Kenya

Oldest Human Footprints With Modern Anatomy Found

Publication: National Geographic News   Date: February 26, 2009   View Article

About 1.5 million years ago, human ancestors walked upright with a spring in their steps just as modern humans do today, suggests an analysis of ancient footprints found in northern Kenya.

The prints are the oldest known to show modern foot anatomy.

The discovery also helps round out the picture of a cooling and drying episode in Africa that compelled tree-dwelling human ancestors to venture into the open landscape for food, said John Harris, a paleoanthropologist at Rutgers University in New Brunswick, New Jersey.

Kenyan Fossils May Add New Branch to Human Family Tree

Publication: National Geographic News   Date: August 8, 2007   View Article

A pair of fossils recently discovered in Kenya is challenging the straight-line story of human evolution.

Traditional evolutionary theories of the genus Homo suggest a successive progression: Homo habilis gave rise to Homo erectus, which then begat modern humans, Homo sapiens.

Lions Making a Comeback on Kenya Ranches

Publication: National Geographic News   Date: April 10, 2007   View Article

Conservation efforts on a ranch in southern Kenya have led to an “extremely encouraging” rebound in the lion population there, an African predator expert said.

The positive trend is a bright spot in an otherwise dismal situation for lions in the shadow of Mount Kilimanjaro, said Laurence Frank, a wildlife biologist at the University of California, Berkeley.

Lion Killings Spur Fears of Regional Extinction in Kenya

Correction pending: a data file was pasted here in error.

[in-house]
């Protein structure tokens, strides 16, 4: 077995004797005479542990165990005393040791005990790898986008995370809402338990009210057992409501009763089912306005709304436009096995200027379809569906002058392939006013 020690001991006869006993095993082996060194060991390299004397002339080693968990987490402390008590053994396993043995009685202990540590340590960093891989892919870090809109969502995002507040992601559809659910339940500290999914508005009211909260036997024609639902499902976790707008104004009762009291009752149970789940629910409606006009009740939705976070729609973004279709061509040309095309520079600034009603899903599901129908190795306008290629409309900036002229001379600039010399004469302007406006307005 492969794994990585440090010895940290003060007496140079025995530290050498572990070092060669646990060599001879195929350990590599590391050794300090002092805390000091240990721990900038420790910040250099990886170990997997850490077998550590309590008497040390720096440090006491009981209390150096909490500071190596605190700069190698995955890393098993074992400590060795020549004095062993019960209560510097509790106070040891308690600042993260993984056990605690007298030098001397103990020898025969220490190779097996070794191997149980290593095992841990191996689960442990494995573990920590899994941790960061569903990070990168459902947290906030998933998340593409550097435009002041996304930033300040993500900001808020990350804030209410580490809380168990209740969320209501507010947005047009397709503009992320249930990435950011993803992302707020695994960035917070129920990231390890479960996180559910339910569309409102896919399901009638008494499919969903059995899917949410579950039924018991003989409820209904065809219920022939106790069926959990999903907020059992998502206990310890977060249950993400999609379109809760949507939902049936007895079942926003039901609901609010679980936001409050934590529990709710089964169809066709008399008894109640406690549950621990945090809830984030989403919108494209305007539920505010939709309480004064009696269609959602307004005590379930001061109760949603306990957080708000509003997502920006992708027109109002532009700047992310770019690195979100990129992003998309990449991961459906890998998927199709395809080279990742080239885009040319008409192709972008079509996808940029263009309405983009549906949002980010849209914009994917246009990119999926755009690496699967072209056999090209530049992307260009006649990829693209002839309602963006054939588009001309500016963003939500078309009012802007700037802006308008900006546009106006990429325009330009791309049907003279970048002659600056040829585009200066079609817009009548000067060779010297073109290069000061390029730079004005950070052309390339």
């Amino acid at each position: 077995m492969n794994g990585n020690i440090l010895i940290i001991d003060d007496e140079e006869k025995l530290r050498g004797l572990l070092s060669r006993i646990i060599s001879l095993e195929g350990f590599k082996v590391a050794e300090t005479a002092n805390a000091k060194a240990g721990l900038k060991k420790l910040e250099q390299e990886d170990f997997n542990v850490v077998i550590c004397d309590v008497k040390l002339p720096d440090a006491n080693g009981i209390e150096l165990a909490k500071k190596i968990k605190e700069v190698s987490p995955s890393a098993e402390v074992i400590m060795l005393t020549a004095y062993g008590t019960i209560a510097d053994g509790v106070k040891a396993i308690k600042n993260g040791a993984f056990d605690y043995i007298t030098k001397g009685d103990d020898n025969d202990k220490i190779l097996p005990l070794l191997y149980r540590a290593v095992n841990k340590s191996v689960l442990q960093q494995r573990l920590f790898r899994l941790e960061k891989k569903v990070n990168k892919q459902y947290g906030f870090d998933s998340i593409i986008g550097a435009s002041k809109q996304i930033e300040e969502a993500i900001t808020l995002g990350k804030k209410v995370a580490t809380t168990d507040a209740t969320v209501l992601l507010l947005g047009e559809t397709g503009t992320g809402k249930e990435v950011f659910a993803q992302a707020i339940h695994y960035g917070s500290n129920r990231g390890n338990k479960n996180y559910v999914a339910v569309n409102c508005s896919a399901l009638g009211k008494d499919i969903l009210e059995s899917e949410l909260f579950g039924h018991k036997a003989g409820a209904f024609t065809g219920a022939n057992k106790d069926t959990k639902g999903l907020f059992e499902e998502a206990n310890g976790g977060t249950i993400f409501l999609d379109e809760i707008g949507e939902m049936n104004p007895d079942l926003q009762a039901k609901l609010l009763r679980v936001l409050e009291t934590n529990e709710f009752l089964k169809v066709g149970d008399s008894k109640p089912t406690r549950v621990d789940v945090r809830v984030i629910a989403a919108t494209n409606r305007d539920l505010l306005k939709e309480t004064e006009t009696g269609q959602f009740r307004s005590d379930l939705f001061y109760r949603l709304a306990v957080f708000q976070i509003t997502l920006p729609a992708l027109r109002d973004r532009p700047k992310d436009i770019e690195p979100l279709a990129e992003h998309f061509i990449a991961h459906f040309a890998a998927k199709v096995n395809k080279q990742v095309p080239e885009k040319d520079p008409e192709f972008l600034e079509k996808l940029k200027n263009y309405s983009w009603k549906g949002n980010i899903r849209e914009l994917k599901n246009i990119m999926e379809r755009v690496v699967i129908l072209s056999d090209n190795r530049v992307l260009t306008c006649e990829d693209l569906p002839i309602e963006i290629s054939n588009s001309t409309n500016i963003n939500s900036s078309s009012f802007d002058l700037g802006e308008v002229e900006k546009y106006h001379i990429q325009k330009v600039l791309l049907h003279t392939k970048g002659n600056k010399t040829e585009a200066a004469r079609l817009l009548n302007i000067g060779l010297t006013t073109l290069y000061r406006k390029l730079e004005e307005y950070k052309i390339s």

Publication: National Geographic News   Date: May 22, 2006   View Article

Lions may soon be obliterated from southern Kenya, unless immediate steps are taken to rein in their slaughter, wildlife experts warn.

“Ten years ago there used to be lions everywhere. You’d hear lions at night, find their tracks during the day. That simply is not true anymore,” said Laurence Frank, a researcher at the University of California, Berkeley, and an expert on African predators.

Hippo and Tortoise May Find Three’s a Crowd

Publication: National Geographic News   Date: January 5, 2006   View Article

The strength of a unique male bond between a young hippopotamus and a 130-year-old tortoise will be tested later this spring when conservation workers introduce a female hippo to the mix.

The pending introduction serves as an intriguing plot twist to the unlikely story of a hippo and tortoise brought together at Haller Park wildlife sanctuary in Mombasa, Kenya, in the wake of the December 26, 2004, Indian Ocean tsunami.

Man Eating Lions Risk Extinction As Farmers Take Arms

Publication: National Geographic News   Date: January 11, 2005   View Article

The lions of the greater Tsavo region in southeastern Kenya have a long history of conflict with humans. Most famously, two lions killed and ate more than 130 railroad workers during a nine-month rampage in 1898.

Today humans do most of the killing, persecuting the carnivores in retaliation for their raids on livestock. Roland Kays, the curator of mammals at the New York State Museum in Albany, says that if the trend continues and escalates, these African lions may face extinction.

© 2008-2010 Collected Writings By John Roach